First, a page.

Publication: What Drives the Development of the Insurance Sector? An Empirical Analysis Based on a Panel of Developed and Developing Countries
The insurance sector can play a critical role in financial and economic development. By reducing uncertainty and the impact of large losses, the sector can encourage new investments, innovation, and competition. As financial intermediaries with long investment horizons, insurance companies can contribute to the provision of long-term instruments to finance corporate investment and housing. There is evidence of a causal relationship between insurance sector development and economic growth. However, there have been few studies examining the factors that drive the development of the insurance industry. This paper contributes to the literature by examining the determinants of insurance premiums (both life and non-life premiums) and total assets for a panel of about 90 countries during the period 2000-08. The results show that life sector premiums are driven by per capita income, population size and density, demographic structures, income distribution, the size of the public pension system, state ownership of insurance companies, the availability of private credit, and religion. The non-life sector is affected by these and other variables. While some of these drivers are structural, the results also show that the development of the insurance sector can be influenced by a number of policy variables.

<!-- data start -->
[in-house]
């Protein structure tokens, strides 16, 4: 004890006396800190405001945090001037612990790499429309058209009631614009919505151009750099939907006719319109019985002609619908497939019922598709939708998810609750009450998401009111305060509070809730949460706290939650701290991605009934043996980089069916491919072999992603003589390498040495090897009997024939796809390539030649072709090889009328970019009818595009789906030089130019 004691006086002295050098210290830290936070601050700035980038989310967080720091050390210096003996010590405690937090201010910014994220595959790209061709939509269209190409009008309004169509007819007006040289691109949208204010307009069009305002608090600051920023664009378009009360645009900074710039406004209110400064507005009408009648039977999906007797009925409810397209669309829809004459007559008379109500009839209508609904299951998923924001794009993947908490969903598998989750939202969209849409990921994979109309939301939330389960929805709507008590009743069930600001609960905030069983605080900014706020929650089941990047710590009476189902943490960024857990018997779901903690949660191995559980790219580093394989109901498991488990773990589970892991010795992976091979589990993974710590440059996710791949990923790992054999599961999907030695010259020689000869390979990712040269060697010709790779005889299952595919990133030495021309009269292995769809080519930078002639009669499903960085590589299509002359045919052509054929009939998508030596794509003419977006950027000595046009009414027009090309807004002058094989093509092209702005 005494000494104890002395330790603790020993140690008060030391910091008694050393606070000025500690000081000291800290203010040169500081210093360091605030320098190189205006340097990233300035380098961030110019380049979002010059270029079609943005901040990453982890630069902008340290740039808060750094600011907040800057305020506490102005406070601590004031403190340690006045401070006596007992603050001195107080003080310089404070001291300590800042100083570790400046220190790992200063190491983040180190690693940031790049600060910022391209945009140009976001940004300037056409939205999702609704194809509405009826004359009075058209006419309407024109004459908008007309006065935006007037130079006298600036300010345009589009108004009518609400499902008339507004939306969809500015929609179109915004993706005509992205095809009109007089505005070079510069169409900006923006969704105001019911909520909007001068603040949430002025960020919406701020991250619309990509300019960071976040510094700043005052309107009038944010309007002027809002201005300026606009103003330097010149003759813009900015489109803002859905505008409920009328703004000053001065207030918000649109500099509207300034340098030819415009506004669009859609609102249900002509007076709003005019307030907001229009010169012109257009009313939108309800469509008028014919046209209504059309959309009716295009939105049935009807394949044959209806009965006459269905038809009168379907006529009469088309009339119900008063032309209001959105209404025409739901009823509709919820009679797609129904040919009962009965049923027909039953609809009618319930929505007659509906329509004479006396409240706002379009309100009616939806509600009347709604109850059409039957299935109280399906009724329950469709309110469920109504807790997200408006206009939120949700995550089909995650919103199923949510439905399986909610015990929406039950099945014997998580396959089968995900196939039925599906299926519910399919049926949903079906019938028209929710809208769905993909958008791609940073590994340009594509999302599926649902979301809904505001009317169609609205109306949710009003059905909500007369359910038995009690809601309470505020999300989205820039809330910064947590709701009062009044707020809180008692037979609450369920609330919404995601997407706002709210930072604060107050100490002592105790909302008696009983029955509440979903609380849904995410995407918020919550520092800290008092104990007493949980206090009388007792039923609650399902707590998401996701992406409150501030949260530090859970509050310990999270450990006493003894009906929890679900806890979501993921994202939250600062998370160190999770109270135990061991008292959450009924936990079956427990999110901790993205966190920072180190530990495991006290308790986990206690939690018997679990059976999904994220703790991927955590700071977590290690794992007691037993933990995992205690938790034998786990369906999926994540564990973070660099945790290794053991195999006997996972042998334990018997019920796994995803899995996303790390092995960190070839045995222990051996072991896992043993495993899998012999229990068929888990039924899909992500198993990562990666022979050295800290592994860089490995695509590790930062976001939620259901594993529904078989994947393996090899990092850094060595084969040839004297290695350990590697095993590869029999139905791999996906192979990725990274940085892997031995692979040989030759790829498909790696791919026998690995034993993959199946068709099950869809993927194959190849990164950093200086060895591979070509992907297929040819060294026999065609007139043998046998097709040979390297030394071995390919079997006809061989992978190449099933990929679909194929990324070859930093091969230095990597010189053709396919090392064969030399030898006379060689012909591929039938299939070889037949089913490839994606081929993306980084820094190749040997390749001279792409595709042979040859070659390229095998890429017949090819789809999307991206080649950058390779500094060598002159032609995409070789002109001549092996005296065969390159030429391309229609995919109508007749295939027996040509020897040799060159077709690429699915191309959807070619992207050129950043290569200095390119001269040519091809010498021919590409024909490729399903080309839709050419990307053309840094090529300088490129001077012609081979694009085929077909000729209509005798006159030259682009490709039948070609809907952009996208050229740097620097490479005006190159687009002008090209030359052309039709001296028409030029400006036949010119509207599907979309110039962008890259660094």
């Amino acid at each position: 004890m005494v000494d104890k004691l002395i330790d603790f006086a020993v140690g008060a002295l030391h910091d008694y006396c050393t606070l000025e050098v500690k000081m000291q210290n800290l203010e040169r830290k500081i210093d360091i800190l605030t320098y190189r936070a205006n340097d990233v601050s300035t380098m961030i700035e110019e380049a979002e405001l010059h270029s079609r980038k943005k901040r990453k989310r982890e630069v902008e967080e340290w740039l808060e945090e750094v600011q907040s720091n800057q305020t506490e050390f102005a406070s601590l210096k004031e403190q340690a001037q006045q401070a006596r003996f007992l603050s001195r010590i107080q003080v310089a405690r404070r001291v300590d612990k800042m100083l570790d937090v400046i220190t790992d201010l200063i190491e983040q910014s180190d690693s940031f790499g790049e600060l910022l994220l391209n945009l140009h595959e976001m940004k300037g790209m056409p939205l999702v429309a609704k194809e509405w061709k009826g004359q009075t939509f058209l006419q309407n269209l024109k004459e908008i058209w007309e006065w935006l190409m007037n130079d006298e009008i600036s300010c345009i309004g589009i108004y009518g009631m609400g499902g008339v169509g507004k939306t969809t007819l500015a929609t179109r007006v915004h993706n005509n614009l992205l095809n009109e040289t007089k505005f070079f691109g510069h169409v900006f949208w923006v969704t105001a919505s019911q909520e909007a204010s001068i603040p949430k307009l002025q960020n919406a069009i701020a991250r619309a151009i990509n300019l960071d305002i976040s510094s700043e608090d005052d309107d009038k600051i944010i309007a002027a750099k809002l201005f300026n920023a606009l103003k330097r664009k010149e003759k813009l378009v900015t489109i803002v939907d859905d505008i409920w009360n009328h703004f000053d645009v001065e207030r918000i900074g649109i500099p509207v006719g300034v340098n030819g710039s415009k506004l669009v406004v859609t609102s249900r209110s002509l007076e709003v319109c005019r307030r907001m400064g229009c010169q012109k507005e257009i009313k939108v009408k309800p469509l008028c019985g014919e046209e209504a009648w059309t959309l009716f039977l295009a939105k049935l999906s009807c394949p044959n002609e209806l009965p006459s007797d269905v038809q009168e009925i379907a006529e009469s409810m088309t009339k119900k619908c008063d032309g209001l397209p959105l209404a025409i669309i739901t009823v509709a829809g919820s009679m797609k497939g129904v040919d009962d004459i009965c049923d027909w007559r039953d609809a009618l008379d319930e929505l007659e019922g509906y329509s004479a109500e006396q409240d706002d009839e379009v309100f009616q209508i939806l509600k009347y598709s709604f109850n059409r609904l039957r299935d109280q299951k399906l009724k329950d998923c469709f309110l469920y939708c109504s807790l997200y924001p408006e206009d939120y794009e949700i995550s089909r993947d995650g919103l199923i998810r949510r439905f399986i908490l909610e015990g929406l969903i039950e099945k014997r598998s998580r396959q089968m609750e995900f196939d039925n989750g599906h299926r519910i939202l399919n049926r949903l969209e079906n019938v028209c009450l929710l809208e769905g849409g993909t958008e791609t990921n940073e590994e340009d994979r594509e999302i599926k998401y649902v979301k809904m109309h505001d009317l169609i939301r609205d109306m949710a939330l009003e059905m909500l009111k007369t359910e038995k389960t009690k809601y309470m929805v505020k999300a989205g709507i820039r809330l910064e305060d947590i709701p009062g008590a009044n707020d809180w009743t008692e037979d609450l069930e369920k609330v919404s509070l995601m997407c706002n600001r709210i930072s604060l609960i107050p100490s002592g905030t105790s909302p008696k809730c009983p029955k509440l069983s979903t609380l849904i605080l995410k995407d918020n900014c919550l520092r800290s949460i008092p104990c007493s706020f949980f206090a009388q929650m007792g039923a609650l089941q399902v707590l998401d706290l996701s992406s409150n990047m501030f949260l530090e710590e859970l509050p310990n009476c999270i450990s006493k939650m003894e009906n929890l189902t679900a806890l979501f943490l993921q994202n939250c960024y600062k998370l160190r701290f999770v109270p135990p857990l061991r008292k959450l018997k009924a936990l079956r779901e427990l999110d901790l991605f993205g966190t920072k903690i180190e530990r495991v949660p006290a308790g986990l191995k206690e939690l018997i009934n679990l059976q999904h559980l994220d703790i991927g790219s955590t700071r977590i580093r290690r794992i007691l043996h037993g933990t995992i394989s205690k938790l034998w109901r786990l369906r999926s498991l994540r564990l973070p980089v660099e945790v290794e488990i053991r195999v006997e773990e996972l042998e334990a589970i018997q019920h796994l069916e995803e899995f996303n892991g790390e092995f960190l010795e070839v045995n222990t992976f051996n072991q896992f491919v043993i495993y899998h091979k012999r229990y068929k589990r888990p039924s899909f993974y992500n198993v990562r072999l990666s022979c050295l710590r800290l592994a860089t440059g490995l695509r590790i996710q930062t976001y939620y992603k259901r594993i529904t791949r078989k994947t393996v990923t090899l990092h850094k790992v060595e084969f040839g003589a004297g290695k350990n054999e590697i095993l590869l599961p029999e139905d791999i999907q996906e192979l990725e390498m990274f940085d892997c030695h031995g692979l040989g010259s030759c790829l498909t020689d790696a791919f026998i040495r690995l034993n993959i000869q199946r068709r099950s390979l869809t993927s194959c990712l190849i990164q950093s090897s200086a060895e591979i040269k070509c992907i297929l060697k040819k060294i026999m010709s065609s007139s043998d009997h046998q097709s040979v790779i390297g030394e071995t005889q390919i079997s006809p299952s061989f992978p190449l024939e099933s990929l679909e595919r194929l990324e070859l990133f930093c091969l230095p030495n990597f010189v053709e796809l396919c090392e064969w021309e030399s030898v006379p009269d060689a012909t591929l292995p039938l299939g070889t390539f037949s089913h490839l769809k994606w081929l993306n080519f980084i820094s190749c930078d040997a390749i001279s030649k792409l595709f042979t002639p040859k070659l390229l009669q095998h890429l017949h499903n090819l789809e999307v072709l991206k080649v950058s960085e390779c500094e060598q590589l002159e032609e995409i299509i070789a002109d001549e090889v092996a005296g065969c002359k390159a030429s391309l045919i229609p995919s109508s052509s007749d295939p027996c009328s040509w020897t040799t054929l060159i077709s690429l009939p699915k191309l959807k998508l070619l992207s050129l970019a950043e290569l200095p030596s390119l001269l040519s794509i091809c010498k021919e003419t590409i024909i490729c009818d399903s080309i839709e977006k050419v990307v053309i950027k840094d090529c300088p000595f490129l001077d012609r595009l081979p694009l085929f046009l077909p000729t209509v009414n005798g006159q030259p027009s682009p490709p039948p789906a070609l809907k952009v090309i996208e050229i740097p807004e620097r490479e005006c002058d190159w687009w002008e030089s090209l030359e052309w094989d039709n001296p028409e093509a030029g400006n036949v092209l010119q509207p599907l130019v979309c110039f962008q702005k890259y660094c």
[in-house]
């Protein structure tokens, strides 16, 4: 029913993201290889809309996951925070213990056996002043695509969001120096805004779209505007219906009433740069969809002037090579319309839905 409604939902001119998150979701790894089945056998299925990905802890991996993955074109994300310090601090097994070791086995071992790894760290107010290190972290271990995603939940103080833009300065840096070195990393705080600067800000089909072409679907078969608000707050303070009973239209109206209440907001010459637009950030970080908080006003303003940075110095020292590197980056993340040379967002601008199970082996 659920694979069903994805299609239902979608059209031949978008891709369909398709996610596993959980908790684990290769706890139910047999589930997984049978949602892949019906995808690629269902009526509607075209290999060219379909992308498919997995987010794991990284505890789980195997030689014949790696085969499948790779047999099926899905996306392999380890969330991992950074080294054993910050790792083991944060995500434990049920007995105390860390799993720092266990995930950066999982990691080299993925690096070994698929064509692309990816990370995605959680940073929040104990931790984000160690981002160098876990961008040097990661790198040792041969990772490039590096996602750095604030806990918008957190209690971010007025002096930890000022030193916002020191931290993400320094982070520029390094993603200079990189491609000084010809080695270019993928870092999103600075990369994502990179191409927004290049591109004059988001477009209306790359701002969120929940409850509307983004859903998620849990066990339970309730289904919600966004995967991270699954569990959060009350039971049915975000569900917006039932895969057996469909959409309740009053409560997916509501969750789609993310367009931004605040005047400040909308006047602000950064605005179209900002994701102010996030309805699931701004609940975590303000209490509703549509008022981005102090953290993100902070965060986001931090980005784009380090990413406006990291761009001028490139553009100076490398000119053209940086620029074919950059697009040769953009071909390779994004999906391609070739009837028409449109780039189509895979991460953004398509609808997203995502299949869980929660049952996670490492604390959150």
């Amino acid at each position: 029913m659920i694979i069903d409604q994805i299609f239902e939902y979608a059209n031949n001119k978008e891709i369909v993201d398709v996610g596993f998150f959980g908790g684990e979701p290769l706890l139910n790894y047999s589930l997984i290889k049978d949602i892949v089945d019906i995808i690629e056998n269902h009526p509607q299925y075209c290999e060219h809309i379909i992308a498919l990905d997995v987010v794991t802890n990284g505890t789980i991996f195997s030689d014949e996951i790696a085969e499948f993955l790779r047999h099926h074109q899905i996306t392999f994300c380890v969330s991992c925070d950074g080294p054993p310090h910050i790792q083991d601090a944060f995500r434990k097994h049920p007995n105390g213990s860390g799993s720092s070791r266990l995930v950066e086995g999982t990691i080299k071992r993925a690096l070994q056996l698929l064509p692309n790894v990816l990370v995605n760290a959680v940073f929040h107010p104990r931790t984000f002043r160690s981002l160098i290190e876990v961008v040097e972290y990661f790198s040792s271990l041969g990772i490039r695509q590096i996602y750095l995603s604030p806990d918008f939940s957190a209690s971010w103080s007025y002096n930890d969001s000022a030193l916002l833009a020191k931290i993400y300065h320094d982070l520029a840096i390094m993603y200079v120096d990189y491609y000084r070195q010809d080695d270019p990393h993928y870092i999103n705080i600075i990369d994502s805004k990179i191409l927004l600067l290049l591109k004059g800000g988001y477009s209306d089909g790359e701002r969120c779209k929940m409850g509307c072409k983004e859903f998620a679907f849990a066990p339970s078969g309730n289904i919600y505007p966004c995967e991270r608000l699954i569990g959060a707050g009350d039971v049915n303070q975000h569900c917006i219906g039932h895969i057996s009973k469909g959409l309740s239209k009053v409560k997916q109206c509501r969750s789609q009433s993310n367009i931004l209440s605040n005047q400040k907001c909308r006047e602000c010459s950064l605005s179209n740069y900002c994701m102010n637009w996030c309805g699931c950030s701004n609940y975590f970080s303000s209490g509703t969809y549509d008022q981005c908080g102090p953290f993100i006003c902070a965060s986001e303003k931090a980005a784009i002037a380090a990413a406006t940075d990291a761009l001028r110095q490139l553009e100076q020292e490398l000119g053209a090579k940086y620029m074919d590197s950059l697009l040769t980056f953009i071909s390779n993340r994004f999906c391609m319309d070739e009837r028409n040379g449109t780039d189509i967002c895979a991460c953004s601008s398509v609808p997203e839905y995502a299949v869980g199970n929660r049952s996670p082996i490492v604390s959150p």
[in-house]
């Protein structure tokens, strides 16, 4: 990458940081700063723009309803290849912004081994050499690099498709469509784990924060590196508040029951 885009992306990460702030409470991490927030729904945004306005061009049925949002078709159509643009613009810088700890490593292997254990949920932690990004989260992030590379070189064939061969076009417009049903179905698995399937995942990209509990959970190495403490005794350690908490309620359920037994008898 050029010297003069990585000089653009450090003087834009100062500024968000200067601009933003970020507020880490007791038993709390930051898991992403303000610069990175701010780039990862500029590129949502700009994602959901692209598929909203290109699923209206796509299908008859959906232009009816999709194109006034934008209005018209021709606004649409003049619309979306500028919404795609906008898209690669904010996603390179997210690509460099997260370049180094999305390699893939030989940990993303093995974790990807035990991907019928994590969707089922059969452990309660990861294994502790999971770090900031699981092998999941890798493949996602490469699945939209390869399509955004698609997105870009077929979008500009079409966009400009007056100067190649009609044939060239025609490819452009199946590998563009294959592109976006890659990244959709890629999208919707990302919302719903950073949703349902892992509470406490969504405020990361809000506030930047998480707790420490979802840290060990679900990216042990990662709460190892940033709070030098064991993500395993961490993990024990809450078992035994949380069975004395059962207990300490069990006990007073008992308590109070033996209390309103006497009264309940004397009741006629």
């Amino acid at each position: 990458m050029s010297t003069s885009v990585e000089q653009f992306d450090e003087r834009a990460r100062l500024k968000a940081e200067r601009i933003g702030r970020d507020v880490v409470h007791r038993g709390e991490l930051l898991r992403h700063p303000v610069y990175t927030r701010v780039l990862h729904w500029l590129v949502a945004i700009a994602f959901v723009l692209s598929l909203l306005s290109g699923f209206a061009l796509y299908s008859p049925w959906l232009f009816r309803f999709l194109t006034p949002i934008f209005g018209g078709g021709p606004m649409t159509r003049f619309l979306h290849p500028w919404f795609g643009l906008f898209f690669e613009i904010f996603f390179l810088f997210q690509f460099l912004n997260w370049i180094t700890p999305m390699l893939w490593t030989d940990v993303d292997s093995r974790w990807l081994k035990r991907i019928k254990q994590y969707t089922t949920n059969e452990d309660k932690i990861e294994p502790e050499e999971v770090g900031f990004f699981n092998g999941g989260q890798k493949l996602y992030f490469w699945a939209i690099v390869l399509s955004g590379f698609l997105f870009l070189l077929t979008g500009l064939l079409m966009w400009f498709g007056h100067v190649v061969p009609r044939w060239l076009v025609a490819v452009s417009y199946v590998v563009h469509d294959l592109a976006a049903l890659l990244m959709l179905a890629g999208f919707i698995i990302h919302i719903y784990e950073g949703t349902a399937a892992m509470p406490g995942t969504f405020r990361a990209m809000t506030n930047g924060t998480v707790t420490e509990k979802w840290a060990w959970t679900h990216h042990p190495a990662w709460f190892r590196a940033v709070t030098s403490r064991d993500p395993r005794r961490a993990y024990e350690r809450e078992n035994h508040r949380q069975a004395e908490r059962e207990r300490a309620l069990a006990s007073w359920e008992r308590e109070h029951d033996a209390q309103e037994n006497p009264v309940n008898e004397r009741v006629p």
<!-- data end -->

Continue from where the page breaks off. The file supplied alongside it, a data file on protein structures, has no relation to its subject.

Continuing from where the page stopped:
“Feyen, Erik; Lester, Rodney; Rocha, Roberto. 2011. What Drives the Development of the Insurance Sector? An Empirical Analysis Based on a Panel of Developed and Developing Countries. Policy Research working paper ; no. WPS 5572. © http://openknowledge.worldbank.org/handle/10986/3339 License: CC BY 3.0 IGO.”
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